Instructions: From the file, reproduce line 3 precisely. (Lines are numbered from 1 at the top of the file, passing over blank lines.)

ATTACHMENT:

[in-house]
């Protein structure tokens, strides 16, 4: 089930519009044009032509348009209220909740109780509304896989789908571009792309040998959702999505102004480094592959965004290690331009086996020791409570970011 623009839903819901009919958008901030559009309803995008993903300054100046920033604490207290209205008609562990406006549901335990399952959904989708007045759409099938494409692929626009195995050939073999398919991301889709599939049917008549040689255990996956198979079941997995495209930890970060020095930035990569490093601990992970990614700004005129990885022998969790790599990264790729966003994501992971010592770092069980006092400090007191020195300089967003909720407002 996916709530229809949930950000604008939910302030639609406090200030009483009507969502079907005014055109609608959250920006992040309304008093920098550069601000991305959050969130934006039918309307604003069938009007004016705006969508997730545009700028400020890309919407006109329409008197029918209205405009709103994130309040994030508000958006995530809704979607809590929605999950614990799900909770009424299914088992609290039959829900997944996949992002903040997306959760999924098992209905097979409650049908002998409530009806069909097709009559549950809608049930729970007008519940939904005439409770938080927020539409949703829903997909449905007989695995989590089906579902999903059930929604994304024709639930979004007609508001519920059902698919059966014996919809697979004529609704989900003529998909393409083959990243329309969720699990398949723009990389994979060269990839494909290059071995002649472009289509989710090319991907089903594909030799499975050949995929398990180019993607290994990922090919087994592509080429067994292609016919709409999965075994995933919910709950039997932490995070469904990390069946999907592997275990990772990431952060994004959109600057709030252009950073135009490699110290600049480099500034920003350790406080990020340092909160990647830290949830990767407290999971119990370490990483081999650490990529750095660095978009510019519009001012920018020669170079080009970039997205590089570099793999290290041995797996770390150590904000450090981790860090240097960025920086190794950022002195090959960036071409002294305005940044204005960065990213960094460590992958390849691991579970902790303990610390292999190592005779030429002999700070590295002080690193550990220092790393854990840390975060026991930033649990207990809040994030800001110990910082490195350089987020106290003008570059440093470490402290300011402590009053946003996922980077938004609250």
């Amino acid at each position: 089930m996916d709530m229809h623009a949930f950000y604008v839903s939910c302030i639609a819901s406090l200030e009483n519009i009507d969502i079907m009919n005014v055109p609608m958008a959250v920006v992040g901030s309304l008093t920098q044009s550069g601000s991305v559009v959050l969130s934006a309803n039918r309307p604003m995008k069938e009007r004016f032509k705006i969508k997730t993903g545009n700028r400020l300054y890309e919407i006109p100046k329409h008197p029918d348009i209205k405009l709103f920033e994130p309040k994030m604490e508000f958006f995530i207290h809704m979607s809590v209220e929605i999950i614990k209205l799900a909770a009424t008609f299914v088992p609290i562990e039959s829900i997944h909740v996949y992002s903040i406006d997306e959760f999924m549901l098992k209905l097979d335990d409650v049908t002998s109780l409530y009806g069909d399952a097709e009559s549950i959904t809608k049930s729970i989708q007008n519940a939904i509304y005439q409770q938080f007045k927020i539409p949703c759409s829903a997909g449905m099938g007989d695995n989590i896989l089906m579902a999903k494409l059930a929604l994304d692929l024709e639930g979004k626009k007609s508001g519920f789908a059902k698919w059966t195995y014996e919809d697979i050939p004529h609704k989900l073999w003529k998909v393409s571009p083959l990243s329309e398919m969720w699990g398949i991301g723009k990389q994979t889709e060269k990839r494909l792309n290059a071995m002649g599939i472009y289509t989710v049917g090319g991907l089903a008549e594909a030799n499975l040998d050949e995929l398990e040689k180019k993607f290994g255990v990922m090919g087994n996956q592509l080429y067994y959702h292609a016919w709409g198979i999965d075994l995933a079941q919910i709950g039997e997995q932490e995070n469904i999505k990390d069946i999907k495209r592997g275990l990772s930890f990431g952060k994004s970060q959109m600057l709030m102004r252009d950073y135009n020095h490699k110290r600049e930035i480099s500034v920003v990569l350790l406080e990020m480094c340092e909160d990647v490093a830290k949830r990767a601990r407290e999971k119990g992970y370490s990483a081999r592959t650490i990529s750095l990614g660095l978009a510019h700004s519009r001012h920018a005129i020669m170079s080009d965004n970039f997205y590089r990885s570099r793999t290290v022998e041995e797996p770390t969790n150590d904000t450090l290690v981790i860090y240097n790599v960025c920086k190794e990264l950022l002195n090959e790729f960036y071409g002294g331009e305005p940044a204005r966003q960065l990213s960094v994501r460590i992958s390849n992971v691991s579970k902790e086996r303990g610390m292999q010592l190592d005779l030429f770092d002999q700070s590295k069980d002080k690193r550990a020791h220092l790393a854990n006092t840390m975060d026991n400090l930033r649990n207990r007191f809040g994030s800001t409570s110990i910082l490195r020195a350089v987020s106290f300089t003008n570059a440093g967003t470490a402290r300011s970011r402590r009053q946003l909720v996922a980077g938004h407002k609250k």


């Amino acid at each position: 089930m996916d709530m229809h623009a949930f950000y604008v839903s939910c302030i639609a819901s406090l200030e009483n519009i009507d969502i079907m009919n005014v055109p609608m958008a959250v920006v992040g901030s309304l008093t920098q044009s550069g601000s991305v559009v959050l969130s934006a309803n039918r309307p604003m995008k069938e009007r004016f032509k705006i969508k997730t993903g545009n700028r400020l300054y890309e919407i006109p100046k329409h008197p029918d348009i209205k405009l709103f920033e994130p309040k994030m604490e508000f958006f995530i207290h809704m979607s809590v209220e929605i999950i614990k209205l799900a909770a009424t008609f299914v088992p609290i562990e039959s829900i997944h909740v996949y992002s903040i406006d997306e959760f999924m549901l098992k209905l097979d335990d409650v049908t002998s109780l409530y009806g069909d399952a097709e009559s549950i959904t809608k049930s729970i989708q007008n519940a939904i509304y005439q409770q938080f007045k927020i539409p949703c759409s829903a997909g449905m099938g007989d695995n989590i896989l089906m579902a999903k494409l059930a929604l994304d692929l024709e639930g979004k626009k007609s508001g519920f789908a059902k698919w059966t195995y014996e919809d697979i050939p004529h609704k989900l073999w003529k998909v393409s571009p083959l990243s329309e398919m969720w699990g398949i991301g723009k990389q994979t889709e060269k990839r494909l792309n290059a071995m002649g599939i472009y289509t989710v049917g090319g991907l089903a008549e594909a030799n499975l040998d050949e995929l398990e040689k180019k993607f290994g255990v990922m090919g087994n996956q592509l080429y067994y959702h292609a016919w709409g198979i999965d075994l995933a079941q919910i709950g039997e997995q932490e995070n469904i999505k990390d069946i999907k495209r592997g275990l990772s930890f990431g952060k994004s970060q959109m600057l709030m102004r252009d950073y135009n020095h490699k110290r600049e930035i480099s500034v920003v990569l350790l406080e990020m480094c340092e909160d990647v490093a830290k949830r990767a601990r407290e999971k119990g992970y370490s990483a081999r592959t650490i990529s750095l990614g660095l978009a510019h700004s519009r001012h920018a005129i020669m170079s080009d965004n970039f997205y590089r990885s570099r793999t290290v022998e041995e797996p770390t969790n150590d904000t450090l290690v981790i860090y240097n790599v960025c920086k190794e990264l950022l002195n090959e790729f960036y071409g002294g331009e305005p940044a204005r966003q960065l990213s960094v994501r460590i992958s390849n992971v691991s579970k902790e086996r303990g610390m292999q010592l190592d005779l030429f770092d002999q700070s590295k069980d002080k690193r550990a020791h220092l790393a854990n006092t840390m975060d026991n400090l930033r649990n207990r007191f809040g994030s800001t409570s110990i910082l490195r020195a350089v987020s106290f300089t003008n570059a440093g967003t470490a402290r300011s970011r402590r009053q946003l909720v996922a980077g938004h407002k609250k």